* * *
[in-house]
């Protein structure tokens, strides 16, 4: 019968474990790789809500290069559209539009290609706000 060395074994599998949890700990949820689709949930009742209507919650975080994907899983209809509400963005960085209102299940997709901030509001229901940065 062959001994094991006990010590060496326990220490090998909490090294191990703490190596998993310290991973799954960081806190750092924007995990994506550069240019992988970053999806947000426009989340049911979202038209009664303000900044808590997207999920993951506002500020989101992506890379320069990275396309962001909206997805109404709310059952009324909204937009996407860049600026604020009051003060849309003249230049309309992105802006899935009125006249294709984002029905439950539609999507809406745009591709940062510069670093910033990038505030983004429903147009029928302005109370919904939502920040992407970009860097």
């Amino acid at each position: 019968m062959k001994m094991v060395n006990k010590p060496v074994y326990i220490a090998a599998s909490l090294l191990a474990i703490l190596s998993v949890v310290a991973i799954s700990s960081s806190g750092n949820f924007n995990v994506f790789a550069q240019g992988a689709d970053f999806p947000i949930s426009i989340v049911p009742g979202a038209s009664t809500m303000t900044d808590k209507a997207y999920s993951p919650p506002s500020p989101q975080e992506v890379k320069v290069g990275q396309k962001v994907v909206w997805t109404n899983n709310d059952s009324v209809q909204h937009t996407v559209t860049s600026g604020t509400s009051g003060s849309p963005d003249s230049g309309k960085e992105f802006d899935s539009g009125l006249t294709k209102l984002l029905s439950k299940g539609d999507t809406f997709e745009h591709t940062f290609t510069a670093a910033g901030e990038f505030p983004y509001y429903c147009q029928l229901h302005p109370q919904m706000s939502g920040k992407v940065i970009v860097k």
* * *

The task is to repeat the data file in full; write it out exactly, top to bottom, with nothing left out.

[in-house]
């Protein structure tokens, strides 16, 4: 019968474990790789809500290069559209539009290609706000 060395074994599998949890700990949820689709949930009742209507919650975080994907899983209809509400963005960085209102299940997709901030509001229901940065 062959001994094991006990010590060496326990220490090998909490090294191990703490190596998993310290991973799954960081806190750092924007995990994506550069240019992988970053999806947000426009989340049911979202038209009664303000900044808590997207999920993951506002500020989101992506890379320069990275396309962001909206997805109404709310059952009324909204937009996407860049600026604020009051003060849309003249230049309309992105802006899935009125006249294709984002029905439950539609999507809406745009591709940062510069670093910033990038505030983004429903147009029928302005109370919904939502920040992407970009860097």
């Amino acid at each position: 019968m062959k001994m094991v060395n006990k010590p060496v074994y326990i220490a090998a599998s909490l090294l191990a474990i703490l190596s998993v949890v310290a991973i799954s700990s960081s806190g750092n949820f924007n995990v994506f790789a550069q240019g992988a689709d970053f999806p947000i949930s426009i989340v049911p009742g979202a038209s009664t809500m303000t900044d808590k209507a997207y999920s993951p919650p506002s500020p989101q975080e992506v890379k320069v290069g990275q396309k962001v994907v909206w997805t109404n899983n709310d059952s009324v209809q909204h937009t996407v559209t860049s600026g604020t509400s009051g003060s849309p963005d003249s230049g309309k960085e992105f802006d899935s539009g009125l006249t294709k209102l984002l029905s439950k299940g539609d999507t809406f997709e745009h591709t940062f290609t510069a670093a910033g901030e990038f505030p983004y509001y429903c147009q029928l229901h302005p109370q919904m706000s939502g920040k992407v940065i970009v860097k």